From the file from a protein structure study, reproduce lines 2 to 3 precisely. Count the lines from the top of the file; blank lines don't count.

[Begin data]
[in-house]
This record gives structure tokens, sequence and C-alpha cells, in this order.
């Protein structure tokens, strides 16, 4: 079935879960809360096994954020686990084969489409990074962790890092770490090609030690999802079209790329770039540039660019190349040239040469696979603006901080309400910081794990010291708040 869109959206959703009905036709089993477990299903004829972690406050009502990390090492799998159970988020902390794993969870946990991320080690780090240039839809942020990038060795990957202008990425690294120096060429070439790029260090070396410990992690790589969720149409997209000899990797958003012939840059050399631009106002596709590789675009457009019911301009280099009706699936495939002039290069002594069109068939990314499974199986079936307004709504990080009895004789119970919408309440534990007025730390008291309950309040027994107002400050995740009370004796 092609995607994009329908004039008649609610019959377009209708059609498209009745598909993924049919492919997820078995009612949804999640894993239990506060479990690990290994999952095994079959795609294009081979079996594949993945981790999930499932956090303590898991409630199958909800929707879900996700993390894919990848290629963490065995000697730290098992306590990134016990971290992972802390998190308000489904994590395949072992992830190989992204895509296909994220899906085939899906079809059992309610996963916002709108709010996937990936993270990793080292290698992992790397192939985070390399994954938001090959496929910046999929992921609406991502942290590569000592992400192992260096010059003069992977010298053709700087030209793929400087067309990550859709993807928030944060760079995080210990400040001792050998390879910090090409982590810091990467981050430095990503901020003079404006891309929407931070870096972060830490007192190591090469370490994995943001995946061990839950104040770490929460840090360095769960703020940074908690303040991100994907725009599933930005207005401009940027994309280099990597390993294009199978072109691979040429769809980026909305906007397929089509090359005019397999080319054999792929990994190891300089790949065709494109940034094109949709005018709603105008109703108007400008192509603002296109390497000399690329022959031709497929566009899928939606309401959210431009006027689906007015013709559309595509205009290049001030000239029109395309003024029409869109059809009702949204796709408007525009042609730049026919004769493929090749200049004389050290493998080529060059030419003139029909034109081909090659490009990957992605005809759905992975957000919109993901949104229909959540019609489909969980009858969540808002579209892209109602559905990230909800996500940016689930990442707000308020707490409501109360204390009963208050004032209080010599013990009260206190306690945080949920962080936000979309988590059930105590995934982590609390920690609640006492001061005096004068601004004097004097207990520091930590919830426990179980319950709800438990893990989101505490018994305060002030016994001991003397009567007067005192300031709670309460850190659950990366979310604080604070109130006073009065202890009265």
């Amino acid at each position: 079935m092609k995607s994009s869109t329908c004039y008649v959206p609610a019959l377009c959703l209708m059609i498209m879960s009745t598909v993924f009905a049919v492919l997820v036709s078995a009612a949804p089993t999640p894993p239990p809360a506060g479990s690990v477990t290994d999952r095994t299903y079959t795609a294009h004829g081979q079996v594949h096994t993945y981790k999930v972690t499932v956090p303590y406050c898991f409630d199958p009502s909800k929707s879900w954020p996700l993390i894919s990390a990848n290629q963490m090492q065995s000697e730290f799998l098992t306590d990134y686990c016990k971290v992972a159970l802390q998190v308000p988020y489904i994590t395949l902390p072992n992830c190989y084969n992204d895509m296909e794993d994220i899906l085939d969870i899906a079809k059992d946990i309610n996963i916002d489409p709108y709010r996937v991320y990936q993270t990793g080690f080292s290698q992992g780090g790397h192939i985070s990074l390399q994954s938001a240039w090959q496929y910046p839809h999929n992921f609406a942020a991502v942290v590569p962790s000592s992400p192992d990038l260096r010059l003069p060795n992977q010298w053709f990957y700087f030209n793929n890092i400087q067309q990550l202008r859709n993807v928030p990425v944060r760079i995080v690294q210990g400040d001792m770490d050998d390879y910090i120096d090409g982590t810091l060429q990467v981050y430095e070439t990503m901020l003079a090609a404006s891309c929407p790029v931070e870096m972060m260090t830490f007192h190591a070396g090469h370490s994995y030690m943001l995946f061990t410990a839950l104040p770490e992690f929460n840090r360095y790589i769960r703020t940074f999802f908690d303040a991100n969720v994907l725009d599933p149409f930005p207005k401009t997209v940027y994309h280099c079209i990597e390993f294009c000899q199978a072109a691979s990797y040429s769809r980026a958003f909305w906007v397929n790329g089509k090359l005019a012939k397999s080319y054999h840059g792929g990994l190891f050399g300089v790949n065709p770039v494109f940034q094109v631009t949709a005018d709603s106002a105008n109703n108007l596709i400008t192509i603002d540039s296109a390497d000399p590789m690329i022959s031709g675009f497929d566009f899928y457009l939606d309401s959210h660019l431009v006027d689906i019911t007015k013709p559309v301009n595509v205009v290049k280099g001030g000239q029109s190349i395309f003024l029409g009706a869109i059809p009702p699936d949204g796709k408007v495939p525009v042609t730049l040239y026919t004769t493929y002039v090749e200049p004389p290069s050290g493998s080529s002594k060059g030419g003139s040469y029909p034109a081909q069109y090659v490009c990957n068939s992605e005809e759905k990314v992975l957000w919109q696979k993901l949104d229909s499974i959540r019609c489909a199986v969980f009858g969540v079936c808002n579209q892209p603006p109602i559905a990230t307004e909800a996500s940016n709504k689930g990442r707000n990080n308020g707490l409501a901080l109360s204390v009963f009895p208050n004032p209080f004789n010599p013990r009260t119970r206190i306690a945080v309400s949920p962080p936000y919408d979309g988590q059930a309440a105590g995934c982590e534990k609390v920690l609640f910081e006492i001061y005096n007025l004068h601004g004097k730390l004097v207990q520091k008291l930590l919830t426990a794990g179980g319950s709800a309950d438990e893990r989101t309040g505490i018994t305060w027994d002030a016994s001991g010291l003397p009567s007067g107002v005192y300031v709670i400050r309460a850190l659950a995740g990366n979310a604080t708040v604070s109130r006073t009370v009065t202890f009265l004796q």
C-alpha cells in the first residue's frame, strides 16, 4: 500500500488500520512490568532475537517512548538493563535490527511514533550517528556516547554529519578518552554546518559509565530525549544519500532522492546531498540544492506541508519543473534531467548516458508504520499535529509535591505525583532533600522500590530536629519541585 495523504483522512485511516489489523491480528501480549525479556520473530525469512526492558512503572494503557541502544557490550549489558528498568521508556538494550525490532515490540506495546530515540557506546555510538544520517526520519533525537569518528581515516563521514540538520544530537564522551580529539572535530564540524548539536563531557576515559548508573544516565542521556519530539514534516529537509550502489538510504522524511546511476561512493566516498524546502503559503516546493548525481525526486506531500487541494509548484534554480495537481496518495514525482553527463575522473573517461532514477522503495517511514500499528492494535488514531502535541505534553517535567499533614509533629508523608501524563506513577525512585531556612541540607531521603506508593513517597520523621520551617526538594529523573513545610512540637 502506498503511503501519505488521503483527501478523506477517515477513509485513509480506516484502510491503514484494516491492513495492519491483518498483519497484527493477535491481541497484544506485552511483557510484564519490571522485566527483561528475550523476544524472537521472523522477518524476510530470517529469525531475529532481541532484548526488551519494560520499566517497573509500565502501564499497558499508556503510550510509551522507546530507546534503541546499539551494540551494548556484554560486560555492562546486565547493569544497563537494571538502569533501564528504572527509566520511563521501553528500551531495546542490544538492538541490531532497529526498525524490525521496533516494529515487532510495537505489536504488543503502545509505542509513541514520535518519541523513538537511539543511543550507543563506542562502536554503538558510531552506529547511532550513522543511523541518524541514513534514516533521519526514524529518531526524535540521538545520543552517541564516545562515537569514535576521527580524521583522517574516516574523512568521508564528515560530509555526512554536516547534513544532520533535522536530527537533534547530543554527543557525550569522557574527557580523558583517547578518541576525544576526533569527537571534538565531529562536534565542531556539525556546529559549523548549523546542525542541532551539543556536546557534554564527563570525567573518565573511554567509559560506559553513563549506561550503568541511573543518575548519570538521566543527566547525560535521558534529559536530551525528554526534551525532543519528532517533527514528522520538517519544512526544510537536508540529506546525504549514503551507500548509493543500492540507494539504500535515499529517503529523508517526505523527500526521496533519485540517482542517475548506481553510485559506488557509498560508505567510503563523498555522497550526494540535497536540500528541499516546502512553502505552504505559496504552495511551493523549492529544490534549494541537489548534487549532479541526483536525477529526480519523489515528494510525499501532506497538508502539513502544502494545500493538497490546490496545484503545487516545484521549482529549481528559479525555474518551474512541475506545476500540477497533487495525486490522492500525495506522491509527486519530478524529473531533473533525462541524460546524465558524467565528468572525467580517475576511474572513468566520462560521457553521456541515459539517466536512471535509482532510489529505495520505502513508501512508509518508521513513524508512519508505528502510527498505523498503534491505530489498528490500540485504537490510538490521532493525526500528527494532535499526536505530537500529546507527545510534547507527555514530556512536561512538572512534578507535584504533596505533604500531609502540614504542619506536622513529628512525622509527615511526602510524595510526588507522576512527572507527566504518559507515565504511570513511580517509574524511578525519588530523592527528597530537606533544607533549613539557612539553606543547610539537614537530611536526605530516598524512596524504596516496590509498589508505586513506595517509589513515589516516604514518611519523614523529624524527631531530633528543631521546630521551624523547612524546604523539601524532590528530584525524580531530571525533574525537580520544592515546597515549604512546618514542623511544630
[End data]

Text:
This record gives structure tokens, sequence and C-alpha cells, in this order.
């Protein structure tokens, strides 16, 4: 079935879960809360096994954020686990084969489409990074962790890092770490090609030690999802079209790329770039540039660019190349040239040469696979603006901080309400910081794990010291708040 869109959206959703009905036709089993477990299903004829972690406050009502990390090492799998159970988020902390794993969870946990991320080690780090240039839809942020990038060795990957202008990425690294120096060429070439790029260090070396410990992690790589969720149409997209000899990797958003012939840059050399631009106002596709590789675009457009019911301009280099009706699936495939002039290069002594069109068939990314499974199986079936307004709504990080009895004789119970919408309440534990007025730390008291309950309040027994107002400050995740009370004796 092609995607994009329908004039008649609610019959377009209708059609498209009745598909993924049919492919997820078995009612949804999640894993239990506060479990690990290994999952095994079959795609294009081979079996594949993945981790999930499932956090303590898991409630199958909800929707879900996700993390894919990848290629963490065995000697730290098992306590990134016990971290992972802390998190308000489904994590395949072992992830190989992204895509296909994220899906085939899906079809059992309610996963916002709108709010996937990936993270990793080292290698992992790397192939985070390399994954938001090959496929910046999929992921609406991502942290590569000592992400192992260096010059003069992977010298053709700087030209793929400087067309990550859709993807928030944060760079995080210990400040001792050998390879910090090409982590810091990467981050430095990503901020003079404006891309929407931070870096972060830490007192190591090469370490994995943001995946061990839950104040770490929460840090360095769960703020940074908690303040991100994907725009599933930005207005401009940027994309280099990597390993294009199978072109691979040429769809980026909305906007397929089509090359005019397999080319054999792929990994190891300089790949065709494109940034094109949709005018709603105008109703108007400008192509603002296109390497000399690329022959031709497929566009899928939606309401959210431009006027689906007015013709559309595509205009290049001030000239029109395309003024029409869109059809009702949204796709408007525009042609730049026919004769493929090749200049004389050290493998080529060059030419003139029909034109081909090659490009990957992605005809759905992975957000919109993901949104229909959540019609489909969980009858969540808002579209892209109602559905990230909800996500940016689930990442707000308020707490409501109360204390009963208050004032209080010599013990009260206190306690945080949920962080936000979309988590059930105590995934982590609390920690609640006492001061005096004068601004004097004097207990520091930590919830426990179980319950709800438990893990989101505490018994305060002030016994001991003397009567007067005192300031709670309460850190659950990366979310604080604070109130006073009065202890009265």